Sci. STKE, 10 October 2006
Channels A Mysterious Mechanism for Promoting Anion Conductance
Elizabeth M. Adler
Science's STKE, AAAS, Washington, DC 20005, USA
Proteins in the chloride channel, calcium-activated (CLCA) family have been implicated as playing a role in diseases that involve dysfunction of epithelial secretion, such as asthma and cystic fibrosis, and have been shown to mediate a calcium-activated chloride conductance. Mundhenk et al. used immunoprecipitation with antibodies directed against either the N or tagged C terminus at different times after [35S]methionine labeling, as well as Western analysis, to investigate the processing and secretion of murine ClCA3 (mCLCA3) transiently transfected into COS-1 or human embryonic kidney (HEK) 293 cells. mCLCA3 is cleaved into N-terminal and C-terminal products, and the authors found that both cleavage products were secreted and that they coprecipitated from both cell lysates and cell culture medium. Both products were glycosylated. Confocal immunofluorescence analysis indicated that the N-terminal and C-terminal products colocalized in intracellular vesicles and that mCLCA3 fluorescently tagged at the C terminus colocalized with markers for the Golgi and the endoplasmic reticulum. Neither the N-terminal nor the C-terminal product was observed in association with the plasma membrane. Thus, the authors conclude that mCLCA3, which elicits a calcium-activated chloride conductance when expressed in HEK293 cells, does not itself encode a transmembrane anion channel but rather encodes secreted products that may act as signaling molecules to regulate anion channel function.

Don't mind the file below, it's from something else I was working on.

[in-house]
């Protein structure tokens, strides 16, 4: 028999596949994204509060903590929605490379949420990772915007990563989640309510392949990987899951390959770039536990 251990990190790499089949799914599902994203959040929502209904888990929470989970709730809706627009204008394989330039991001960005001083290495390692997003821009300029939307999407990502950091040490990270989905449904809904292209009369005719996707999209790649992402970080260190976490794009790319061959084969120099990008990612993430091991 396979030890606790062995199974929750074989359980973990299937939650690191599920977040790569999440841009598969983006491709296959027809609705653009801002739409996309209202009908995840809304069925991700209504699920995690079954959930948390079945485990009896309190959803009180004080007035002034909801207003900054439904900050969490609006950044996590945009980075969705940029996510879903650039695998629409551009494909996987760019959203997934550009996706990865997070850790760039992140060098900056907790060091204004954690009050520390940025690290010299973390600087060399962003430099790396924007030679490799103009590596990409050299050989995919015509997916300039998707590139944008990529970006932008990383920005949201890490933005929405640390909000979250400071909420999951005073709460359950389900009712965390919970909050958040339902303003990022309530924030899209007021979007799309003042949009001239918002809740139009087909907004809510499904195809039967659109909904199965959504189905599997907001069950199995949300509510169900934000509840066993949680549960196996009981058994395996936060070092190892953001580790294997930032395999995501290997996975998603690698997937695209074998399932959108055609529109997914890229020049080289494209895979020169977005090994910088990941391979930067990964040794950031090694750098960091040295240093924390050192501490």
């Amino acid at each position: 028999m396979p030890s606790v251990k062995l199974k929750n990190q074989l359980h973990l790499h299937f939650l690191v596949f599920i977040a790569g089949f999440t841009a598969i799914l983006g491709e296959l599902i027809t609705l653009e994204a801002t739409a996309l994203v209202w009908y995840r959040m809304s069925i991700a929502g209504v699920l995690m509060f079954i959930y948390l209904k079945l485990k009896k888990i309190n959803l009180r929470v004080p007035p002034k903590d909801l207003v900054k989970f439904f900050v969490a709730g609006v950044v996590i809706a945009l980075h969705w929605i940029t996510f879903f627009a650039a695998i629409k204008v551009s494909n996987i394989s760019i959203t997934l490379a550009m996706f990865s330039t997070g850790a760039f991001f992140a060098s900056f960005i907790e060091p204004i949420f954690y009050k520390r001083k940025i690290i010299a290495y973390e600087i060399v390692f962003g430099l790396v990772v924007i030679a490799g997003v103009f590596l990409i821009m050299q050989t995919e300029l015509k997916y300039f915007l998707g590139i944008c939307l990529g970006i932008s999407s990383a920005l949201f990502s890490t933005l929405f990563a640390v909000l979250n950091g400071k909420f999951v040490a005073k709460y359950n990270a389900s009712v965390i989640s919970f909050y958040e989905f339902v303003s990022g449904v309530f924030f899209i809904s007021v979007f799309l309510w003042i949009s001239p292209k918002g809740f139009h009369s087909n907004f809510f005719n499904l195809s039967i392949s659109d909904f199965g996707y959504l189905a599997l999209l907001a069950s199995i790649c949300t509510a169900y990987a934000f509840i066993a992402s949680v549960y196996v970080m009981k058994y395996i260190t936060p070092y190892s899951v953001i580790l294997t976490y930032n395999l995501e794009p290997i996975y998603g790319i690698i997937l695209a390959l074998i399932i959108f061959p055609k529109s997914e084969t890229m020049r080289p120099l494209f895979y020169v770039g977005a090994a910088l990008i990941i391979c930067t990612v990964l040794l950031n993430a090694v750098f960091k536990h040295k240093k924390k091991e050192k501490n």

A second study indicated that another member of the same protein family, human CLCA2, probably does not itself form a channel either.
L. Mundhenk, M. Alfalah, R. C. Elble, B. U. Pauli, H. Y. Naim, A. D. Gruber, Both cleavage products of the mCLCA3 protein are secreted soluble proteins. J. Biol. Chem. 281, 30072-30080 (2006). [Abstract] [Full Text]
R. C. Elble, V. Walia, H.-C. Cheng, C. J. Connon, L. Mundhenk, A. D. Gruber, B. U. Pauli, The putative chloride channel hCLCA2 has a single C-terminal transmembrane segment. J. Biol. Chem. 281, 29448-29454 (2006). [Abstract] [Full Text]
Citation: E. M. Adler, A Mysterious Mechanism for Promoting Anion Conductance. Sci. STKE 2006, tw347 (2006).
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